3/- The name is certainly not a *generic* one ( where do you come from ? )... In English, that generic would be * bubbly * ( by the way, "BUBLI" is a waypoint right over the Champagne region )
4/- Champagne is protected by the EU at least under three chapters : PDO ( origin ), PGI ( geography ) and TSG - that's for " traditional Speciality guaranteed "following the French protections ( which took effect during the Versailles treaty when Bayer was losing the rights to "aspirin" )

I have a feeling "Cornish pasty " is similarly protecte'd.

Meh....
Honestly any "bubbly" is champagne. That's the truth. If you serve Prosecco or sparkling wine at a party, everyone will call it champagne. The region does not really matter to the drink, what matters is the grapes and how well they are fermented/processed to become the lovely bubbly fizzy drink that it is. You can "protect" a name all you want with laws, that won't change how people feel in common company and conversation. Because "commoners" don't care they just enjoy the drink when they have the chance (being commoners we really don't get the chance as often as snobs).

I know, uneducated and just awful people, unwilling to accept expert guidance. In celebration I will have to raise a glass of California champagne later tonight.... :lol:

Tugg
I don’t know that I am unafraid to be myself, but it is hard to be somebody else. - W. Shatner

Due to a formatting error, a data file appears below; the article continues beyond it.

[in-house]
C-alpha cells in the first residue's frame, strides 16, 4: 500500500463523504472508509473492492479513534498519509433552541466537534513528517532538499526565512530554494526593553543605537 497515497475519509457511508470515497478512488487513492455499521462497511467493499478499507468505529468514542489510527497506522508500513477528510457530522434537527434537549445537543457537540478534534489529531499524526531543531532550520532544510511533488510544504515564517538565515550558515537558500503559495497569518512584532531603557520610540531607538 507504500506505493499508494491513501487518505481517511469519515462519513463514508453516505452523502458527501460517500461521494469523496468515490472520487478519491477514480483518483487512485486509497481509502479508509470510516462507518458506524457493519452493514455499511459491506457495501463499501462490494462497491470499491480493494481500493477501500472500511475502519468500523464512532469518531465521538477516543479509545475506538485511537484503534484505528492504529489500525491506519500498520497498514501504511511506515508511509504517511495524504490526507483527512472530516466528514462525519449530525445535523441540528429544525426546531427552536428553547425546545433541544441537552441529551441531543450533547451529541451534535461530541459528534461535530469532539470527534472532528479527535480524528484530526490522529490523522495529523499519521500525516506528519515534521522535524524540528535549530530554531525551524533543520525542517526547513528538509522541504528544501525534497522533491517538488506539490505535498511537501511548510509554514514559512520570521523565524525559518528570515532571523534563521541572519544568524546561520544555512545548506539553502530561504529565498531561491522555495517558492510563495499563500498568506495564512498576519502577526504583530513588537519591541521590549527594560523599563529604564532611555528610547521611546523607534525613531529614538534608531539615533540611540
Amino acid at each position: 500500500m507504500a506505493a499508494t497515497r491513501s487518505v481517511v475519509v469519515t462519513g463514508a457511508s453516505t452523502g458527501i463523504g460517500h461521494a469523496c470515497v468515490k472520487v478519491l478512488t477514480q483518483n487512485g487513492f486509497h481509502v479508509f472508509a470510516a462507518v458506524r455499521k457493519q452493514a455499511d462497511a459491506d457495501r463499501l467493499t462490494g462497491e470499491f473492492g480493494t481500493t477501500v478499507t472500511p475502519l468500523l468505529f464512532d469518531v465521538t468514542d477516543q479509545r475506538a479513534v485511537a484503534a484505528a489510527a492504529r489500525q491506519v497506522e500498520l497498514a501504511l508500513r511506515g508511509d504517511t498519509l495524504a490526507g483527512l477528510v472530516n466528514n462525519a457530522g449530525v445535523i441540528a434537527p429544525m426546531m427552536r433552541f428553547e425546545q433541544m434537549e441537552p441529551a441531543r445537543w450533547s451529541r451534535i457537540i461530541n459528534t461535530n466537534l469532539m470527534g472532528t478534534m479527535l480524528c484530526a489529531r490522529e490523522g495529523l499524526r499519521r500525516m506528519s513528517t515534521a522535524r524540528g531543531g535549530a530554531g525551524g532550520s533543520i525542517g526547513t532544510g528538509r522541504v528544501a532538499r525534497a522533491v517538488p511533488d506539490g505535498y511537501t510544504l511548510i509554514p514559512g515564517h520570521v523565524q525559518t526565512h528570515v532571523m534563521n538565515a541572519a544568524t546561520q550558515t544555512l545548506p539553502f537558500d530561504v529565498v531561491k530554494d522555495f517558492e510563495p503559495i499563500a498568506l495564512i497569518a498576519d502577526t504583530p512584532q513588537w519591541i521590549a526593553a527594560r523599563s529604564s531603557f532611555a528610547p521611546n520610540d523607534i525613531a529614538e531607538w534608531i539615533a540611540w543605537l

There are many kinds of sentences that we think state facts about the world but that are really just expressions of our attitudes. - F. Ramsey
 
tommy1808
Posts: 13971
Joined: Thu Nov 21, 2013 3:24 pm

Re: EU referendum today

Wed Jul 13, 2016 3:01 pm

Tugger wrote:
In celebration I will have to raise a glass of California champagne later tonight.... :lol:


So, an empty glass ;-)

On topic:
http://www.bbc.com/news/uk-england-cornwall-36616955

The government must replace the millions of pounds of EU support Cornwall may lose from Brexit with investment, its council leader says.


First they vote out of the EU, and then they want the central government to replace all the investments lost due to their vote.Right.... very mature.

best regards
Thomas
Well, there is prophecy in the bible after all: 2 Timothy 3:1-6
 
User avatar
scbriml
Posts: 19450
Joined: Wed Jul 02, 2003 10:37 pm

Re: EU referendum today

Wed Jul 13, 2016 3:36 pm

tommy1808 wrote:
On topic:
http://www.bbc.com/news/uk-england-cornwall-36616955

The government must replace the millions of pounds of EU support Cornwall may lose from Brexit with investment, its council leader says.